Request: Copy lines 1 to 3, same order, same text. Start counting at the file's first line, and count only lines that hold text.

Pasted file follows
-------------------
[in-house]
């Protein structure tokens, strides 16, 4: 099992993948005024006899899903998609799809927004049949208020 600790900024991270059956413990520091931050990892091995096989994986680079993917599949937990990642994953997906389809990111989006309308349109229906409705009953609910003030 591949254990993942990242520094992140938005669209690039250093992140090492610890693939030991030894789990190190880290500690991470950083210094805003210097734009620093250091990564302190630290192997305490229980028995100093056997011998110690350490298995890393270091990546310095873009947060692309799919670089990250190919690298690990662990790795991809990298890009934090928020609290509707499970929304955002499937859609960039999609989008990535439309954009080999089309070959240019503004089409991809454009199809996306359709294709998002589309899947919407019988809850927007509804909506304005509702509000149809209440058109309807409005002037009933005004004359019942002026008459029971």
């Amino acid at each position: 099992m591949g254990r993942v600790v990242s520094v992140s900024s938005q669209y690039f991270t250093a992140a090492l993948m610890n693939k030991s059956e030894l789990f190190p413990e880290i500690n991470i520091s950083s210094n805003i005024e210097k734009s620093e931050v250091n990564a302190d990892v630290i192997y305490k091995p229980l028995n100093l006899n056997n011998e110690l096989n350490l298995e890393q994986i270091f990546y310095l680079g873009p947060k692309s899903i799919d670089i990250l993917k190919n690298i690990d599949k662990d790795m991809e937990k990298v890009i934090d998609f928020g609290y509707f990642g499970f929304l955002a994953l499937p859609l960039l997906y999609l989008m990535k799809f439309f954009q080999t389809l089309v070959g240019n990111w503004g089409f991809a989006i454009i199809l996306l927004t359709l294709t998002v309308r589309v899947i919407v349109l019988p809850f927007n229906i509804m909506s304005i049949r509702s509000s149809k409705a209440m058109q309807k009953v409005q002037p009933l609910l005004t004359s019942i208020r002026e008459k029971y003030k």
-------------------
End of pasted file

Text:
[in-house]
């Protein structure tokens, strides 16, 4: 099992993948005024006899899903998609799809927004049949208020 600790900024991270059956413990520091931050990892091995096989994986680079993917599949937990990642994953997906389809990111989006309308349109229906409705009953609910003030 591949254990993942990242520094992140938005669209690039250093992140090492610890693939030991030894789990190190880290500690991470950083210094805003210097734009620093250091990564302190630290192997305490229980028995100093056997011998110690350490298995890393270091990546310095873009947060692309799919670089990250190919690298690990662990790795991809990298890009934090928020609290509707499970929304955002499937859609960039999609989008990535439309954009080999089309070959240019503004089409991809454009199809996306359709294709998002589309899947919407019988809850927007509804909506304005509702509000149809209440058109309807409005002037009933005004004359019942002026008459029971």
């Amino acid at each position: 099992m591949g254990r993942v600790v990242s520094v992140s900024s938005q669209y690039f991270t250093a992140a090492l993948m610890n693939k030991s059956e030894l789990f190190p413990e880290i500690n991470i520091s950083s210094n805003i005024e210097k734009s620093e931050v250091n990564a302190d990892v630290i192997y305490k091995p229980l028995n100093l006899n056997n011998e110690l096989n350490l298995e890393q994986i270091f990546y310095l680079g873009p947060k692309s899903i799919d670089i990250l993917k190919n690298i690990d599949k662990d790795m991809e937990k990298v890009i934090d998609f928020g609290y509707f990642g499970f929304l955002a994953l499937p859609l960039l997906y999609l989008m990535k799809f439309f954009q080999t389809l089309v070959g240019n990111w503004g089409f991809a989006i454009i199809l996306l927004t359709l294709t998002v309308r589309v899947i919407v349109l019988p809850f927007n229906i509804m909506s304005i049949r509702s509000s149809k409705a209440m058109q309807k009953v409005q002037p009933l609910l005004t004359s019942i208020r002026e008459k029971y003030k």